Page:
- What are you listening on repeat these days?
To be real, if it wasn’t for working at Genius—which keeps me young—I’d be stuck inside my bubble of old music and late ‘90s/early 2000s pop. My favorite artists of all-time are Stevie Wonder, The Beach Boys, Shuggie Otis, The Clash, Prince, every Motown artist who has ever lived, the Red Hot Chili Peppers and John Frusciante, all ‘70s-era disco, and Britney Spears. I’m a veritable scholar on Mariah Carey and even detailed her life story (in lyrics) for Genius. It was basically my PhD.
I’m obsessed with Max Martin and want to write a book on his legacy one day—he’s written for the Backstreet Boys, Ace of Base, Britney, ‘N Sync, Kelly Clarkson, and now Taylor Swift and Katy Perry. He literally invented a certain sound. I also have a soft spot for The Strokes, having interned for them in my early NYC-dwelling life—Julian Casablancas is an incredible songwriter, and Is This It is a staple that I return to every couple of years. It’s flawless.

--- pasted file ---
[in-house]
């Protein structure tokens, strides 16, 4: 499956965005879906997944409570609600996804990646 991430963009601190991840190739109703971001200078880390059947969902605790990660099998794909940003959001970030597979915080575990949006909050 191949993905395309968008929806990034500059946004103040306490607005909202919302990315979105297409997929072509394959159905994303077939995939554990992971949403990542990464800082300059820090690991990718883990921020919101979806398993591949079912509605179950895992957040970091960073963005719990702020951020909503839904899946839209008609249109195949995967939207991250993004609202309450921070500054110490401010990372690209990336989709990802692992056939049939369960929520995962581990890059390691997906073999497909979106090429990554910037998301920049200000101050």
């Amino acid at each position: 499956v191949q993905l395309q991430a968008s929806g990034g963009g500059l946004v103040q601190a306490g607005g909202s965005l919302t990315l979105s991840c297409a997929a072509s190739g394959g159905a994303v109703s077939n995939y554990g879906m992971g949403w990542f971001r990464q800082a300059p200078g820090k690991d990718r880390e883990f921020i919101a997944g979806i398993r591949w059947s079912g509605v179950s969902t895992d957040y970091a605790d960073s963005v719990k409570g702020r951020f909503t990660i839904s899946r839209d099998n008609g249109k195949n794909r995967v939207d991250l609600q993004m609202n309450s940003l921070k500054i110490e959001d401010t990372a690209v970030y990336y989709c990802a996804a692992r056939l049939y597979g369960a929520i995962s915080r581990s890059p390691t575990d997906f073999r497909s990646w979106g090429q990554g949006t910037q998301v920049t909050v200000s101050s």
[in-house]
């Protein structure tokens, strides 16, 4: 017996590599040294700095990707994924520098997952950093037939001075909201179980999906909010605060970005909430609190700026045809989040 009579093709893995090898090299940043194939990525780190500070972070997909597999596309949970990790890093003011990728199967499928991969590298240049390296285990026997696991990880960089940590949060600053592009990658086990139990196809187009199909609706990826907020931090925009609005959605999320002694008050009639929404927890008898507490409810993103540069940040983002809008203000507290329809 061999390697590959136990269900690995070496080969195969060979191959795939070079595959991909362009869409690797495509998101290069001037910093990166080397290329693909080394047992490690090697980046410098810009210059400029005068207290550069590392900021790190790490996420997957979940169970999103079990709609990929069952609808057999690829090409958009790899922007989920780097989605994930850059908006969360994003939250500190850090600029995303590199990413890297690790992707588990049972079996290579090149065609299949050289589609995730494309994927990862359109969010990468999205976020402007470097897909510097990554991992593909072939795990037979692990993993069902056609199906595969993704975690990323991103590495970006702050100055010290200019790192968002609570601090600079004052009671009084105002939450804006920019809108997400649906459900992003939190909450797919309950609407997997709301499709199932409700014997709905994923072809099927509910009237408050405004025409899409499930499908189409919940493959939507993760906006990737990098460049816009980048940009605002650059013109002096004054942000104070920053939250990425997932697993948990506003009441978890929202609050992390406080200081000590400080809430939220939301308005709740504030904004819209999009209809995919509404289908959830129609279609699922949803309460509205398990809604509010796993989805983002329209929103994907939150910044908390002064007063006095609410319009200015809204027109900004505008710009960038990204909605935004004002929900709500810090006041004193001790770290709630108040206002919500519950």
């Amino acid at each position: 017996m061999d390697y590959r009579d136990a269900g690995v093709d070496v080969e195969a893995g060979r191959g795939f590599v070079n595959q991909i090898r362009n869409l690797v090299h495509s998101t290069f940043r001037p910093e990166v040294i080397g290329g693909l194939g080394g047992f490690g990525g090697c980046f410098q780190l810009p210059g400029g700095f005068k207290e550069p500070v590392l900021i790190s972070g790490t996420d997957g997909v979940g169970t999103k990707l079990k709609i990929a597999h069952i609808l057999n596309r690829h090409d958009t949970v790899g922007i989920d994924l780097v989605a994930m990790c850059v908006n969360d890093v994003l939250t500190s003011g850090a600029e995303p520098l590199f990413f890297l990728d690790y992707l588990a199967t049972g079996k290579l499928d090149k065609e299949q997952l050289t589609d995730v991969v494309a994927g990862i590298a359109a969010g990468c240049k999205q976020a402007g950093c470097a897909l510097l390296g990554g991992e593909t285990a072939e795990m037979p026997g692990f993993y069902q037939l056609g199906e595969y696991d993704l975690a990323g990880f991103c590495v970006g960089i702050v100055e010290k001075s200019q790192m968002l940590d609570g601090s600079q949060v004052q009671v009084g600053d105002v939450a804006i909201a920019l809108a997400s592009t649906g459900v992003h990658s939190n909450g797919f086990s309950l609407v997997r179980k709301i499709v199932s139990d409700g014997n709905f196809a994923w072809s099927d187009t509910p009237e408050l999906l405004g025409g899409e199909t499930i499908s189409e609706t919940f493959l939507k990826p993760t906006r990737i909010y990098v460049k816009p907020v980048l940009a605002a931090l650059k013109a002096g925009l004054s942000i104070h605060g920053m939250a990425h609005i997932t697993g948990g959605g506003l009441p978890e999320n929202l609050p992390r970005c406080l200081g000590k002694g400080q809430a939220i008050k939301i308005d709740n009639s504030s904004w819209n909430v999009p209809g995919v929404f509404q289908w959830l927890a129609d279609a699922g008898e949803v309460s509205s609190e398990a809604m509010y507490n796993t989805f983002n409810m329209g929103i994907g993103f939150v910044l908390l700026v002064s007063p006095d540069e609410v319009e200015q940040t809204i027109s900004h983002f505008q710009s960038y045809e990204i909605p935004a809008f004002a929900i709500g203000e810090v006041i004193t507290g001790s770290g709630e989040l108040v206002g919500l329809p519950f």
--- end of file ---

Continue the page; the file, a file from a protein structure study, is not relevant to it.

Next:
Here’s a playlist with all my stuff: natwave on spotify. I’m a fan of variety.
I’m also a voracious podcast consumer—I’m subscribed to, like, 50 of them—and my favorites are Who? Weekly (everything you need to know about the celebrities you don’t!), Sword and Scale (it’s a true crime podcast that I can’t listen to after dark), and StartUp (a no-holds-barred look at how companies are built).
- What is the next event/concert you're the most looking forward in the next months?
Britney Spears at her Las Vegas residency, Piece of Me! I’ve been waiting for years and I need to get my sh-t together since it (allegedly) closes this year. I’m still reeling from having met the Backstreet Boys at their Las Vegas residency this past spring. It’s all about the millennial legacy acts for me. I love reliving my childhood.